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Independent School for SEN child

(16 Posts)
RuinedLife Thu 26-May-16 11:45:20

My 7 yr old DS has mild CP, he has slow processing. His main difficulties are social skills, following instructions, age appropriate play, low working memory and independence. He has minimal SEN statement (no hours or funds) that is for a resource unit mainstream school. In last 3 years statement review was just update of provision that school comes up with. School is ok but resources are tight and he is kind of a guy who hides very well. He is falling through the gap. No friends and not able to follow curriculum on his own. I work very hard to keep him up with the class by doing Maths, Literacy etc at home. He is in lowest performing group.

Teacher doesn't care and says 'he is doing so good, aren't you proud', very very low expectation. They don't say anything specific because it will become their responsibility to find the solution. My feeling is that he is just getting by because he is laid back and doesn't fuss. Whenever we create a fuss, it comes to the point where relations with school will be ruined so don't go about it.

NOW, we are looking places in independent school, two school agree to take him. Both are good school non selective but not hugely SEN experienced, hardly any SEN pupil. They looked at statement and agree to support us. We think small class size and high expectation and order in his life is needed. We want to move him but not want to lose the statement (it was too hard to get it and impossible now to get a new one if we lose it). LA will definitely not fund indie school, not even worth trying, not rich enough to go to tribunal.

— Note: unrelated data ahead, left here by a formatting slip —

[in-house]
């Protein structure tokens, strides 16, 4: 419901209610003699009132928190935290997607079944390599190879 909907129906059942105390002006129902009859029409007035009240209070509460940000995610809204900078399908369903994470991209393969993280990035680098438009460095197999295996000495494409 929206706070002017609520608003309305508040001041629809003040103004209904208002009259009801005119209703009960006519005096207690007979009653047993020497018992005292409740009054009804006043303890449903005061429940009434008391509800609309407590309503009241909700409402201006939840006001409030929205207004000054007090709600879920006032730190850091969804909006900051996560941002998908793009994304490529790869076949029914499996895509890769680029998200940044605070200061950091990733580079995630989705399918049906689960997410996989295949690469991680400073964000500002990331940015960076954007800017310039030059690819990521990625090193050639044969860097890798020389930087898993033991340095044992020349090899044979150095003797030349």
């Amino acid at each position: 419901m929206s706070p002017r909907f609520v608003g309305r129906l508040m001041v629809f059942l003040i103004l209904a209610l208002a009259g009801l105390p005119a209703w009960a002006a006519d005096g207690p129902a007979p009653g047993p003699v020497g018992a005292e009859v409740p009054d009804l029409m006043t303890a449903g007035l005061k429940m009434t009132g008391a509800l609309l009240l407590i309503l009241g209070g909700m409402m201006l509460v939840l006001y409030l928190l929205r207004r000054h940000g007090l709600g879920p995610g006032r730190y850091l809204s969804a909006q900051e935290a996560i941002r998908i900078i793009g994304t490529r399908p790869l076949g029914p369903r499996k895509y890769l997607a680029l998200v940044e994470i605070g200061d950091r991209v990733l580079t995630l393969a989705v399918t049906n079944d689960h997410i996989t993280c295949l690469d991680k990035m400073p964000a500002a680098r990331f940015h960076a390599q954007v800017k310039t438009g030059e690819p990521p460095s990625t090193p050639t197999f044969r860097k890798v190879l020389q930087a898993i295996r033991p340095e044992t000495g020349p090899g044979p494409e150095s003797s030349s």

My questions are: how to speak to LA to move the support and we pay the tuition without involving legal (too costly?). If we keep him 1 year behind in indie will that be concern to LA?
No idea what and how to do it? Any suggestions?

HairyBigSpider Thu 26-May-16 11:54:47

I would be worried that the schools don't have enough experience or knowledge of your ds's SEN's. Have they fully explained to you how they will meet those needs? Have you considered asking the LA for a needs reassessment?

RuinedLife Thu 26-May-16 12:26:18

The problem is current school with huge SEN experience has just two buckets to fill pupil in, NT and SEN. They see him as ''he can't do anything", he is dragged to many disability sports events but excluded from science fair and mainstream sports events. They don't see individual at all. It will be better for him to be regarded as a person who can achieve. Moreover, his issues are the issues average children face may be not all issues at once. Does that make sense? None of his issue is huge.

sh77 Thu 26-May-16 13:08:48

My ds has AS and I suspect dyspraxia. We are at a lovely independent school. We wanted small class sizes. It is, in no way, geared up for SEN kids (as with a lot of independents). For now, the Head has been very understanding. My son's social skills and confidence have improved massively. He's coping at the moment but I know a time may come when he may not.

There was a thread in Education a couple of days ago about SEN and indie schools. I would first find out what support your child will get. Sounds like he needs to move from his current setting.

EyeoftheStorm Thu 26-May-16 13:17:02

DS2 has similar difficulties due to prematurity. He is almost 7 and has sensory problems. He is at private school and we kept him back a year. He has a spiky profile - slow processing, low working memory but great verbal skills.

I have experience now in state and private and I like both. This school is perfect for DS2, but it's hard to say if those two private schools will be perfect for your DS.

I didn't know when he started how well it would turn out. I didn't know that they would listen to what I had to say about DS2 who can be difficult. We have had a run of very caring teachers, but that is pure luck.

What were the pointers to it being the right school? It's small and non-selective. The boy who showed us round indicated the learning support room and said, that's where you go if you've got a hole in your knowledge, as if every child at the school might go there at one time or another. Other parents talked about the school doing well with square pegs.

It seems such little things to choose a school on, but our experience has been very positive. DS2 is never going to follow the straight or easy path, but this school is making things a bit smoother.